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Helping people understand the world of autism

Autism and Bullying

Autism Atlas, Inc.
PO Box 13183
Pittsburgh, PA 15243​​

(570)592 3694​​​​
EIN 46-4772453
Did you know that 66% of children with autism are bullied. That's three times the rate of their siblings and peers. With the incidence of autism currently at
​1 in 88 children and rising, this is a serious issue that we must address.

​​While many schools have adopted anti bullying programs and actively encourage acceptance of every pupil, the distinctive behaviors exhibited by children with autism make them a target for bullies.

​​One problem is that traditionally autism awareness programs focus on what autism is and the specific behaviors associated with it. So when children see a peer stimming or covering their ears and rocking, they know it is because they have a "neurological disorder" and are "different", but that's as far as their knowledge goes. Although it is useful for children to be taught the facts about autism, this kind of education does nothing to increase true understanding og, and empathy for, the individuals living with it.


Children with autism do not only suffer physical acts of bullying. They are also subjected to the equally painful and harmful act of exclusion. Due to the lack of understanding of the physical issues they face that cause them to act in particular ways, they are usually ostracized by peers and seen as social outcasts. As the mother of a wonderful young man with autism, it is heartbreaking to see him sitting alone and know that he has never been invited to a
peer's birthday party or other social events. I know that beneath the surface, he is an amazingly funny, kind, warm, trustworthy person who cares deeply for other people's happiness and well being and would love nothing more than to be accepted by his peers.

We are all too familiar with the stories of children and young adults committing suicide as a result of bullying and social exclusion. This is a serious issue within the autism community, too. A study by researchers from Penn State University found that the percentage of children with autism rated by their parents as sometimes to very often contemplating or attempting suicide was 28 times greater than that of typical children. They found that a history of bullying was also very much associated with thoughts of suicide. Their findings suggested that the suicidal thoughts experienced by the participants with autism were more related to social factors, in other words how they are treated as a result of their neurological differences, than by the neurological differences themselves.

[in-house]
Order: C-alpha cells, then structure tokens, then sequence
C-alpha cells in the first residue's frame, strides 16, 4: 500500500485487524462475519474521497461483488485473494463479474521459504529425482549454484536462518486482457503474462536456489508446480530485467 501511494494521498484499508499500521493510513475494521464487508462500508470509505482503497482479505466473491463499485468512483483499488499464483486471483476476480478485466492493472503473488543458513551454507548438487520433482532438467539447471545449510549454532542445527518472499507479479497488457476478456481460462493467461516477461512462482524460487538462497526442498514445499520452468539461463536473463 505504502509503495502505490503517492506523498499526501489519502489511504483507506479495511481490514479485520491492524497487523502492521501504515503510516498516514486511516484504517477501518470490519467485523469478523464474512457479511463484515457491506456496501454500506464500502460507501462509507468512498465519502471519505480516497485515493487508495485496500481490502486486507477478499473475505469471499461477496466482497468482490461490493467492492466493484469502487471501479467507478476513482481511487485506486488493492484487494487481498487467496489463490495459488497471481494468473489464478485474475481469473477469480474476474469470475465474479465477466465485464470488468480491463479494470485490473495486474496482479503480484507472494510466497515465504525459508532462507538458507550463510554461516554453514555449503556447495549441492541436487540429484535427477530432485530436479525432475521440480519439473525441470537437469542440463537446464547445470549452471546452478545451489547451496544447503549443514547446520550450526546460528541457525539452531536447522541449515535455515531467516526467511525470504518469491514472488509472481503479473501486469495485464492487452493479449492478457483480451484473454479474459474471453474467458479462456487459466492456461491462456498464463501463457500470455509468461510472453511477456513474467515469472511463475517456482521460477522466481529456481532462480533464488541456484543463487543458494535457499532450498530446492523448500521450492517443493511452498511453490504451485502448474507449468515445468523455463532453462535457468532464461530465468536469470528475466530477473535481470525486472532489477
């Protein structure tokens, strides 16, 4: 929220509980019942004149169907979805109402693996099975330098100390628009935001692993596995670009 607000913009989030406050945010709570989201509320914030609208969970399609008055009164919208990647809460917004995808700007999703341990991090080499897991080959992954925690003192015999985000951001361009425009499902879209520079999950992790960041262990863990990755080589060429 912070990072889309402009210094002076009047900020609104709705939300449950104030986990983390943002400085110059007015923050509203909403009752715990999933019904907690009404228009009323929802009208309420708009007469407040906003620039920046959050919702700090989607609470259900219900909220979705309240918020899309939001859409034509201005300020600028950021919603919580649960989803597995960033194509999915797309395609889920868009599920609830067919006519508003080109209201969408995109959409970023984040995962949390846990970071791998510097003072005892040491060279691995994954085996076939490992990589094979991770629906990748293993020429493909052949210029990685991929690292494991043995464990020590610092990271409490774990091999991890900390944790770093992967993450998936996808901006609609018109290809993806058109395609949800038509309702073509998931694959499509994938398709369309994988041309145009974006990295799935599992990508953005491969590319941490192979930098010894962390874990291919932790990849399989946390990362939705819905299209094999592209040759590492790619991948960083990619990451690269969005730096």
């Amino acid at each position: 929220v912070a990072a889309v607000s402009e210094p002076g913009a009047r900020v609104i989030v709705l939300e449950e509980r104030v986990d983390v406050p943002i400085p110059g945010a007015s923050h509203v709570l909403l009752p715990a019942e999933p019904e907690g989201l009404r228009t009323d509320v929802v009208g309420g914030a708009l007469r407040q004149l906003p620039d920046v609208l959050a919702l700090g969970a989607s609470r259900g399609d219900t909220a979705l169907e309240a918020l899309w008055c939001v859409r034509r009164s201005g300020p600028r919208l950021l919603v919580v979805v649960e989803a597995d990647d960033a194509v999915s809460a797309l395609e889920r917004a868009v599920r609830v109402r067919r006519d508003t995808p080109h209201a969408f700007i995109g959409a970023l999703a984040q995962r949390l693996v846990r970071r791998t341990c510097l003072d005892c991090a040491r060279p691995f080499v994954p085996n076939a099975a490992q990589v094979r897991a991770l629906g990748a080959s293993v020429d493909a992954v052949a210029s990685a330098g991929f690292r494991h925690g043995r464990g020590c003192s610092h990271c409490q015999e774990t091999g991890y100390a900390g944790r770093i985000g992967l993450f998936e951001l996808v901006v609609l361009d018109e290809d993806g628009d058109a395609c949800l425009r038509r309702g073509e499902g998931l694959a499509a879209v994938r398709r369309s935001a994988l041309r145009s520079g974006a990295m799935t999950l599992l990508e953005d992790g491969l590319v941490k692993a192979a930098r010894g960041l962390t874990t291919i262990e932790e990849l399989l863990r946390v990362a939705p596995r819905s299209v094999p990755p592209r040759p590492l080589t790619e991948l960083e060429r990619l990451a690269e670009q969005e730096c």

Unfortunately, the severity of the effects of bullying is often downplayed when people talk about it in relation to people with autism. Many people assume that acts of bullying would be less hurtful to a person on the spectrum, either because they would not care about being ostracized (based on the assumption that they don’t want relationships), or because they wouldn't have the social awareness to realize that they were being ostracized in the first place. Other people have suggested that the very makeup of people on the spectrum predisposes them to suicide, regardless of the circumstances, like some sort of “neurological time bomb”. Thus, when they commit or consider committing suicide, it isn't the acts of bullying they have experienced that are to blame, it is their neurological makeup. Obviously, both these ideas are ridiculous. What people need to understand is that individuals with autism, like my son, DO care about having personal relationships and DO have something valuable to offer society. 

That's why I decided to dedicate my life to educating people about the underlying issues people with autism face every day and, hopefully, increase understanding and empathy for them. It is only when people truly understand the challenges these individuals face, that they will be accepted and viewed as valuable members of society. In 2012, I started Autism Atlas and wrote "Understanding My Friends With Autism" and "Welcome To My World". Both programs  help 'neurotypical' people experience the kind of sensory​​ processing problems that many individuals with autism have to deal with. It is these sensory issues that cause many of the unusual behaviors they exhibit. After completing the simulations within the program and discussing the emotions linked to the exercises, the participants leave with increased empathy for people with autism. When they understand why they act the way they do, they are less likely to make fun of them, or bully them and are more likely to include them in social activities.

As the mother of a child with autism I am passionate about increasing acceptance for our exceptional kids and, as such, I urge you to encourage your local school districts and community organizations to preview the programs. "Understanding My Friends With Autism" is designed for elementary age children and "Welcome To My World" is perfect for students and adults alike, aged 12 years and older. They are truly unique programs that can be used to complement an existing anti-bullying program or as a stand alone autism awareness presentation. Interested parties can contact me for further information.

Thank you for your time and interest.​​

Jane Dunthorne​​